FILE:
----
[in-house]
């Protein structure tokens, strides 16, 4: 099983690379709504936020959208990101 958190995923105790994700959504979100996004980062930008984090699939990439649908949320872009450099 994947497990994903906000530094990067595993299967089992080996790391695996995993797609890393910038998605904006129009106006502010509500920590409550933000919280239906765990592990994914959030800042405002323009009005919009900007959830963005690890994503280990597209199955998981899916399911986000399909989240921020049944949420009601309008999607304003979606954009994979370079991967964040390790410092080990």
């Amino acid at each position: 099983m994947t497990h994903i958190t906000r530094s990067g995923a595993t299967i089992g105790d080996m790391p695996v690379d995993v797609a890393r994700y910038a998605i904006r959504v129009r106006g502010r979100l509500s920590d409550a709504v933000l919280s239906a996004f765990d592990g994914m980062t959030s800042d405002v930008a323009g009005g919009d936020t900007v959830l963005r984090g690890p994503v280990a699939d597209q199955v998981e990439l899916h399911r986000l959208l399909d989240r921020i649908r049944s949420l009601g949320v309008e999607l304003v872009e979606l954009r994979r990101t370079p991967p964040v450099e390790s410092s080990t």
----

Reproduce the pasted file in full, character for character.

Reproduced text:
[in-house]
């Protein structure tokens, strides 16, 4: 099983690379709504936020959208990101 958190995923105790994700959504979100996004980062930008984090699939990439649908949320872009450099 994947497990994903906000530094990067595993299967089992080996790391695996995993797609890393910038998605904006129009106006502010509500920590409550933000919280239906765990592990994914959030800042405002323009009005919009900007959830963005690890994503280990597209199955998981899916399911986000399909989240921020049944949420009601309008999607304003979606954009994979370079991967964040390790410092080990």
């Amino acid at each position: 099983m994947t497990h994903i958190t906000r530094s990067g995923a595993t299967i089992g105790d080996m790391p695996v690379d995993v797609a890393r994700y910038a998605i904006r959504v129009r106006g502010r979100l509500s920590d409550a709504v933000l919280s239906a996004f765990d592990g994914m980062t959030s800042d405002v930008a323009g009005g919009d936020t900007v959830l963005r984090g690890p994503v280990a699939d597209q199955v998981e990439l899916h399911r986000l959208l399909d989240r921020i649908r049944s949420l009601g949320v309008e999607l304003v872009e979606l954009r994979r990101t370079p991967p964040v450099e390790s410092s080990t």